The houses are usually large and are divided into 2 sections each of which would have a fireplace. One section can be described as common area where everyone can enter and spend time as they wish. The other section is for the family. Family kitchen and bedrooms (if they are separate) are located here. This is where women reign and entrance here is restricted. All of the following photos are taken in the common section of the house. One can see fascinating wood carving work. It's not found in all the houses, only in wealthy ones. They're also decorated with buffalo sculls — to indicate the social position of the family. If they cut a buffalo it means they have shared it with other families which they can afford.
Inside the house of the Chui village chief, Mon province, Nagaland.
Inside the house of the Longwa village chief, Mon province, Nagaland.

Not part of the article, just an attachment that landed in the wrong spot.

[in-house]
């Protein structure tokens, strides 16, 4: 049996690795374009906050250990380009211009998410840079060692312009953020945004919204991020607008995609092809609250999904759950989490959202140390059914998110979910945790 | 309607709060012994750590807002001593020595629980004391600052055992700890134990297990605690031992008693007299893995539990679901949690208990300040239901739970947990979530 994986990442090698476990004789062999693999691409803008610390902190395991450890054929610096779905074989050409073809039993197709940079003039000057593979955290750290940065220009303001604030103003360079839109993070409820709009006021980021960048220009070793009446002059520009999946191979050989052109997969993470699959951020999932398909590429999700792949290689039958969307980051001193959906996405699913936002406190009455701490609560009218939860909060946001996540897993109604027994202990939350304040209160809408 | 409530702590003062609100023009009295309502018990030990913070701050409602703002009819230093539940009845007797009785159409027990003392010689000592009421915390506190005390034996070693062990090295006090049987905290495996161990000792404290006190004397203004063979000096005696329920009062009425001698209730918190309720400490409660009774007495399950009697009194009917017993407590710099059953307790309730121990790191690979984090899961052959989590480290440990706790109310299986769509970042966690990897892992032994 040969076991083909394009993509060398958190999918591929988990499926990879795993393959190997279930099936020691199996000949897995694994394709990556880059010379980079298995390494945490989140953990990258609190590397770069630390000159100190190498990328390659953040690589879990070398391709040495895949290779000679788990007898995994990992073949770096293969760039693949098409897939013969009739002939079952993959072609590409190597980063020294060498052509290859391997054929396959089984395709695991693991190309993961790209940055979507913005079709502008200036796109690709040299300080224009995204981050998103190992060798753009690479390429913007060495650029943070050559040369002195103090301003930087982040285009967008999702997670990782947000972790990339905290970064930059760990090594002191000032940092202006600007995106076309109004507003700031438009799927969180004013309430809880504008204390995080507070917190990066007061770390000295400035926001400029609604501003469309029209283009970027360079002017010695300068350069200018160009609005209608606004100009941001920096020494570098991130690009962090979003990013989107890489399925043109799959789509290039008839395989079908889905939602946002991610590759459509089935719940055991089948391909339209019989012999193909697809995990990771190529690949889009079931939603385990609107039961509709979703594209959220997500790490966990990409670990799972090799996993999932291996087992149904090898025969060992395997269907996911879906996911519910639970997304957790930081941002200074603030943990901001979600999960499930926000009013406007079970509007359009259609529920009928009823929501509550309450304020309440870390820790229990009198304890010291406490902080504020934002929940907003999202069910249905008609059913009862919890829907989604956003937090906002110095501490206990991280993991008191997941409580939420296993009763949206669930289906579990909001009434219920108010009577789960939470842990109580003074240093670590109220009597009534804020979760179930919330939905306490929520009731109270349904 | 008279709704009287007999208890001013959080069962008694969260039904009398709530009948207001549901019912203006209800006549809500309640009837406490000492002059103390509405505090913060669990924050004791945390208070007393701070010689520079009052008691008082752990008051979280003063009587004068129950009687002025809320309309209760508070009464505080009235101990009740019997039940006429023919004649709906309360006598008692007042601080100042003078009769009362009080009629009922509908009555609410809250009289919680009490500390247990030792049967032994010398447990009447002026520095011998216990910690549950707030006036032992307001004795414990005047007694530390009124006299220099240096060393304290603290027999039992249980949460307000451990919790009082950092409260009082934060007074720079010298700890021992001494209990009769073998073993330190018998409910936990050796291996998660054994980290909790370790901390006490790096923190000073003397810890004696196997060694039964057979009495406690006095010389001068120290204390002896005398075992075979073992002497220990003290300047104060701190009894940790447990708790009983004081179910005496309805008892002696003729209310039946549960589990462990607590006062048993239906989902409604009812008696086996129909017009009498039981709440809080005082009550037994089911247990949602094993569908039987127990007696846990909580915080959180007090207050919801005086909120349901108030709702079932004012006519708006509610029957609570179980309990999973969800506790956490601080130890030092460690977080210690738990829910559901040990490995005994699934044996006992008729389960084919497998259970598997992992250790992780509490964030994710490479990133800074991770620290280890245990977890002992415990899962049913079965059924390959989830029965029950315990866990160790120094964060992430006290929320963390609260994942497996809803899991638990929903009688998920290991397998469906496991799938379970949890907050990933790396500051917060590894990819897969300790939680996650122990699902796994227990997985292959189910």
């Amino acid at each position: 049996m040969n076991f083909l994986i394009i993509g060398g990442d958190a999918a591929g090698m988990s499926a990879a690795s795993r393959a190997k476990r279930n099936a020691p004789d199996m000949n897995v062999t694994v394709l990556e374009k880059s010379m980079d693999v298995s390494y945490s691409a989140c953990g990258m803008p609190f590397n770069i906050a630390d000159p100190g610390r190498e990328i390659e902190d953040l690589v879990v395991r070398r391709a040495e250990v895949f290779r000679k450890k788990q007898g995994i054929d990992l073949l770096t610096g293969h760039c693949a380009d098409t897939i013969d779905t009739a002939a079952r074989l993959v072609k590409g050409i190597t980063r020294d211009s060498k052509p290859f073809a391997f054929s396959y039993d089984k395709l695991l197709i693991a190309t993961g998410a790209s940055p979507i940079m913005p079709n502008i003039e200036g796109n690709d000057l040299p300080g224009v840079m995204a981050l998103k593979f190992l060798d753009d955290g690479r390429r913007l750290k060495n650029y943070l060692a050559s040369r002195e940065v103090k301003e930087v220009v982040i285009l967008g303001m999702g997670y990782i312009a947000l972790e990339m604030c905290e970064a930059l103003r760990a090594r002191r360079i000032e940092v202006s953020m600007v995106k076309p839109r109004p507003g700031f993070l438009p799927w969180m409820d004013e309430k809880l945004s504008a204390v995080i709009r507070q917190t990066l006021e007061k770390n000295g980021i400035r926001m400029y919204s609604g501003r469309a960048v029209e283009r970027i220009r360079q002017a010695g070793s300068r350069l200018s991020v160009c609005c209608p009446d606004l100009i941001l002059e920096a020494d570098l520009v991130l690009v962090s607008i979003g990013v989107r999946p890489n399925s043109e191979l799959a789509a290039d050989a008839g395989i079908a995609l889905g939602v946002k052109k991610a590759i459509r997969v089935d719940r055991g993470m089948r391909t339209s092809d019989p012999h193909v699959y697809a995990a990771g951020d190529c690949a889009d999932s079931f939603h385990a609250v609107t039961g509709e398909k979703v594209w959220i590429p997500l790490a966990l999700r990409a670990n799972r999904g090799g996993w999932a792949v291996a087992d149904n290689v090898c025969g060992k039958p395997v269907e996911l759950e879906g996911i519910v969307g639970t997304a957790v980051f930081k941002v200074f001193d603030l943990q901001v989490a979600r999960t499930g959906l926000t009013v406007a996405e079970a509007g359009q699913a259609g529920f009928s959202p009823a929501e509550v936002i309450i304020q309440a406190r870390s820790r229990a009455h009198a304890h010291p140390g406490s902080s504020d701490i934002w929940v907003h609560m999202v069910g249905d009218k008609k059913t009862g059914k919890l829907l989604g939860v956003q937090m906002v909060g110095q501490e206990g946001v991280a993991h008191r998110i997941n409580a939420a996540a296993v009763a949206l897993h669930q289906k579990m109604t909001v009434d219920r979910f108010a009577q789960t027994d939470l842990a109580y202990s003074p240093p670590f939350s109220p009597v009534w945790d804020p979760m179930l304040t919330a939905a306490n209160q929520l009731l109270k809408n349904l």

Many-decked shelves alike are hung above the fireplace. They're used to dry and smoke corn, meat, and other useful day-to-day goodies: baskets, ropes, bamboo sticks used for making tea and stewing pork. And on this special shelf one can notice a couple of small animals' sculls. Probably, for the sheer sake of decoration)))
Some everyday life scenes: hunting a bear with a dog (resembling a pig more), chopping off a buffalo's head, a flying fox, hovering enemies' sculls from a neighboring village, snakes, lizards, tigers and more sculls...
And more life scenes. A woman's running with a basket carrying root vegetables. A brave man's riding I don't know what. A man's aiming at a tiger under the watchful eyes of a snake and a heron're luckily not being the prey at the moment. In the upper part of the composition one can see a fireplace and a smoking shelf above it. A woman (assumption made by the hair and butt shape) is holding a bamboo pot for tea and a man's holding an opium smoking pipe. Work done — have your fun!
A fine example of intercultural fusion the Naga way. That's pretty much a reflection of the hearts and souls of the local people.